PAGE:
The unexpected death of someone we know is one of those things that we can’t schedule in
— not on our calendar, not on our list of things to do or events to attend, not even as the subject matter of our next column. “Unexpected” is the keyword.
We’ve probably all known various family members or friends who either were very old — such as grandparents or even great-grandparents, or that neighbor down the street who just celebrated his 95th birthday — or were very sick, and it didn’t come as any great surprise to learn of their passing. If we liked them or loved them, of course, we would
feel the loss, but it wouldn’t have felt “surprising” or shocking.
While I didn’t know Dennis Hof like a friend, I was getting to know him like the candidate he was, and even shared lunch with him on one occasion. He was a sometime visitor to the Senior Center in Pahrump ever since he became a candidate, and as it happened, we were always at the same table, even though I didn’t even know he would be visiting on those days.
We had several conversations, some of which were about his politics, and we even developed a running joke between us, since he had trouble either remembering or pronouncing my name, but I fixed that early on by telling him that every time he mispronounced my name I’d mispronounce his, which became a quick incentive for him to get it right.
During one of his visits to the Senior Center, it was clear he was in
a lot of pain — but it was also obvious that it was his back; apparently, he had had an accident when a chair he was sitting on — not at the center — collapsed, causing him to hit the floor. He was doing his best to not let his pain show, but he couldn’t get it past me. Anyway, I’d like to think he took care of that problem, since things seemed progressively better during subsequent visits. He also had another, much less serious problem, about which he allowed me to offer some non-medical advice that I’d give to anyone. So the next
time I saw him, there was no sign at all of that other little problem.
Maybe he took my advice… or not. I’ll never know.
One of the things that makes itself very clear whenever someone passes away is that there is NOT always a tomorrow. How many times have we said to someone something like, “Oh, don’t worry, we can do that tomorrow,” or “I’ll give it to you when I see you tomorrow,” or “Let’s sleep on it,” or something to do with “tomorrow is another day.”
Well, tomorrow is not another day for Hof, but I’m hoping that there will be many more tomorrows for me as I set out on the new adventure with that new startup online newspaper called Voices in the Desert, by and for the citizens of Pahrump and Nye County, a newspaper that will debut on Nov. 16. I have been asking all of the various candidates I’ve gotten to know when they visited the Senior Center in Pahrump if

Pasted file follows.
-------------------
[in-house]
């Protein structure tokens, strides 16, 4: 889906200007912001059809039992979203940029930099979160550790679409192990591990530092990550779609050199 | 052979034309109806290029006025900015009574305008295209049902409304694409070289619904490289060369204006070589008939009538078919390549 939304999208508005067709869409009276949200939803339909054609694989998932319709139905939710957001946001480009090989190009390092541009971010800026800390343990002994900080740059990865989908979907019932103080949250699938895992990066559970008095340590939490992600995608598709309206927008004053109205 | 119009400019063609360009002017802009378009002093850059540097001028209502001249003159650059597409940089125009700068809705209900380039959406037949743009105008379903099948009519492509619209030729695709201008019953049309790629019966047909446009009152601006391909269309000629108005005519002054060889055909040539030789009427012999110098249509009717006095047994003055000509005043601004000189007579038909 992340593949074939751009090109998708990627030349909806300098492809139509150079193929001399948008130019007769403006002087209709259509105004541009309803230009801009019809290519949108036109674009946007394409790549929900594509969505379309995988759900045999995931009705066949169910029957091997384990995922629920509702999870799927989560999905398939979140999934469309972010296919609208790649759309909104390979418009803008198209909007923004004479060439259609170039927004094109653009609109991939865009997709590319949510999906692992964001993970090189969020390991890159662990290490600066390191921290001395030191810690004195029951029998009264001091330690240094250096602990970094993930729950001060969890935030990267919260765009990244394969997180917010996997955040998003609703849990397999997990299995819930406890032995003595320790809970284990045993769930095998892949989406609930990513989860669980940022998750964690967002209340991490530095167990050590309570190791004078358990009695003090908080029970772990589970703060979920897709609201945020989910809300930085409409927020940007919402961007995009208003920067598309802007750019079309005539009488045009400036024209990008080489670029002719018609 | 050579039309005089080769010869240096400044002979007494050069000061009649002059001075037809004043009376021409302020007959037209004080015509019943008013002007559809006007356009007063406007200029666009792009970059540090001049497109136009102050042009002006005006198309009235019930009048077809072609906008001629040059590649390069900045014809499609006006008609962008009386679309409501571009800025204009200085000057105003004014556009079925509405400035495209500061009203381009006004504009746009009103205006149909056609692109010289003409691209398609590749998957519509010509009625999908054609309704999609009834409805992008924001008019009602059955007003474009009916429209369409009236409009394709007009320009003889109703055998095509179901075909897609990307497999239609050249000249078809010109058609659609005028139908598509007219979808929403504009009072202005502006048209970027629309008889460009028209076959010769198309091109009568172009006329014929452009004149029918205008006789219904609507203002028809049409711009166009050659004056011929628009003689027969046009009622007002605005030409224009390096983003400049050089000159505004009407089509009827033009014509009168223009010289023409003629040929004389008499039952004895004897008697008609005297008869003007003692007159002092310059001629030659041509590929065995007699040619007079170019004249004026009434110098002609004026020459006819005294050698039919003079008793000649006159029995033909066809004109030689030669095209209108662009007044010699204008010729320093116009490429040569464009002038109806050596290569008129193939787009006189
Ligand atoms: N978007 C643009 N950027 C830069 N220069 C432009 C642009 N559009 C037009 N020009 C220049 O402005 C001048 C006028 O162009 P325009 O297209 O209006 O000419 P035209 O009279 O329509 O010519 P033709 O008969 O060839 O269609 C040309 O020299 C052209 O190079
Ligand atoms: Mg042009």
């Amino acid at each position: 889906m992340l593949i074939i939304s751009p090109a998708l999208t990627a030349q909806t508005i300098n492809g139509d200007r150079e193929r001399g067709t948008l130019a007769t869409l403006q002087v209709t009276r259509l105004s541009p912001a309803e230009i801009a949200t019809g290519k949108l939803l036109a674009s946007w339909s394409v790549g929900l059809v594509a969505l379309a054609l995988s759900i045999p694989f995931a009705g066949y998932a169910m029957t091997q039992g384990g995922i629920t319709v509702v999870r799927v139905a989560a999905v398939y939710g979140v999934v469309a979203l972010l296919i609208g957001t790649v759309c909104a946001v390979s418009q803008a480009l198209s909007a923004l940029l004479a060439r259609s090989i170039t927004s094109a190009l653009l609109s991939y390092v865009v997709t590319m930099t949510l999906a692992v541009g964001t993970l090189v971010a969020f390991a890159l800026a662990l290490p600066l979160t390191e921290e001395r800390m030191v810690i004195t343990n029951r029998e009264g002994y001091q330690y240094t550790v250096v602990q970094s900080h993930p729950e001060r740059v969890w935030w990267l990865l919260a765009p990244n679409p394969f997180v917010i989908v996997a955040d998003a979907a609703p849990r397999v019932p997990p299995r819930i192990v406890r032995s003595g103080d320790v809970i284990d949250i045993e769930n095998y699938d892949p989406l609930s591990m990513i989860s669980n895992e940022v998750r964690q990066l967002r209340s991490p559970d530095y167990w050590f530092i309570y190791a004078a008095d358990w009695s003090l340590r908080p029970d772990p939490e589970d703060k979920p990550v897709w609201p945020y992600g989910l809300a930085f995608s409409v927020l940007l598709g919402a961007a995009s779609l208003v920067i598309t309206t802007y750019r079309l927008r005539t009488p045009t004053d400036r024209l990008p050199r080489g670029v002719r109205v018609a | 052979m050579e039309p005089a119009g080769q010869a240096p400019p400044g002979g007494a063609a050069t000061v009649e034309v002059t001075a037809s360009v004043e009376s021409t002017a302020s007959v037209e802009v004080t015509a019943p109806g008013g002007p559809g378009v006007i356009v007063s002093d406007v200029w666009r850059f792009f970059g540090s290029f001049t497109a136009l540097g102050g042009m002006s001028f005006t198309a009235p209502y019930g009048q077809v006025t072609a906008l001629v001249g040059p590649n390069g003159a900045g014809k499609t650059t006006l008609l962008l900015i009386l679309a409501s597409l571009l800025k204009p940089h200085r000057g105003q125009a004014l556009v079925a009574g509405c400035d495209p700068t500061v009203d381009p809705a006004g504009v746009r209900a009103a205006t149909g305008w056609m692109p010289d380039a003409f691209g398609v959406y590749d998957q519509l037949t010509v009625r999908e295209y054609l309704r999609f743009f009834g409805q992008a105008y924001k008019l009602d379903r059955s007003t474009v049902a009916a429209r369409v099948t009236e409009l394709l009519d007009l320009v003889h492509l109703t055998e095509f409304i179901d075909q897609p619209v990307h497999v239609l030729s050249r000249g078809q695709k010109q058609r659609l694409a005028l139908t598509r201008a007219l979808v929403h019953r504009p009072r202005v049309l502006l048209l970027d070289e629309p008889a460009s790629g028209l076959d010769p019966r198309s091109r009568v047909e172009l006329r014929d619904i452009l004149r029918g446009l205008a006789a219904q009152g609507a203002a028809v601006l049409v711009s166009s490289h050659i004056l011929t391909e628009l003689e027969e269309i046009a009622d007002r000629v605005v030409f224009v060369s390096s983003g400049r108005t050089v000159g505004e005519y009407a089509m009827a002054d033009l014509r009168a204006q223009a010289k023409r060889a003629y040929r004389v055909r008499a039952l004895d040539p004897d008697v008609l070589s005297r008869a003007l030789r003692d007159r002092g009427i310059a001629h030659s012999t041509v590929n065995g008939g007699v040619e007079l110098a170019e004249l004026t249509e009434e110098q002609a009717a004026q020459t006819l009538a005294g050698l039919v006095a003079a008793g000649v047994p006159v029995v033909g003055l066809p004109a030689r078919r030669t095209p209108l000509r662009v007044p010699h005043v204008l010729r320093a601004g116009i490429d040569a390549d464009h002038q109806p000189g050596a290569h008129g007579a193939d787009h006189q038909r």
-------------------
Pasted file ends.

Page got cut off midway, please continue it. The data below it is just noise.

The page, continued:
they would write something for our new paper, and I’ve had a good response. Of course, only time will tell if they all come through, but one thing is now for sure: Hof will not be among them.
For those who might be interested in what’s doin’ in Pahrump, you can always go to our barely existing website page at VoicesInTheDesert.com to see what we will be doing once we’re in full swing. As you’ll note if you go there, we’re still looking for local writers knowledgeable about local issues in Pahrump, but if enough of them don’t show up for our first issue, we’ll just keep plugging along until they DO show up.
Pahrump is a relatively small town, but it’s obviously big enough to have its own kind of corruption and major problems. And that very fact is probably the reason why a group of Pahrumpians decided it’s time to have an alternative paper to the Pahrump Valley Times. Lucky for me I was in the right place at the right time to take on that challenge.
Well, Hof is gone for good. Guess it wasn’t meant for him to have his own column in our new newspaper, or for him to even undertake any other new projects of any kind. His number was up…and there was no reprieve. He had lived his life his own way, yet everyone who knew him will remember him in their own way; some will have good memories of him, some maybe not so good.
But the strange thing is that he still has a chance of winning his Assembly District 36 seat since his name gets to stay on the ballot.
Wouldn’t that be something? Nothing like a big win even after you’re gone!
Fare thee well, Hof! From one who barely knew you.
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Maramis Choufani is the Managing Editor of the Las Vegas Tribune. She writes a weekly column in this newspaper. To contact Maramis, email her at firstname.lastname@example.org.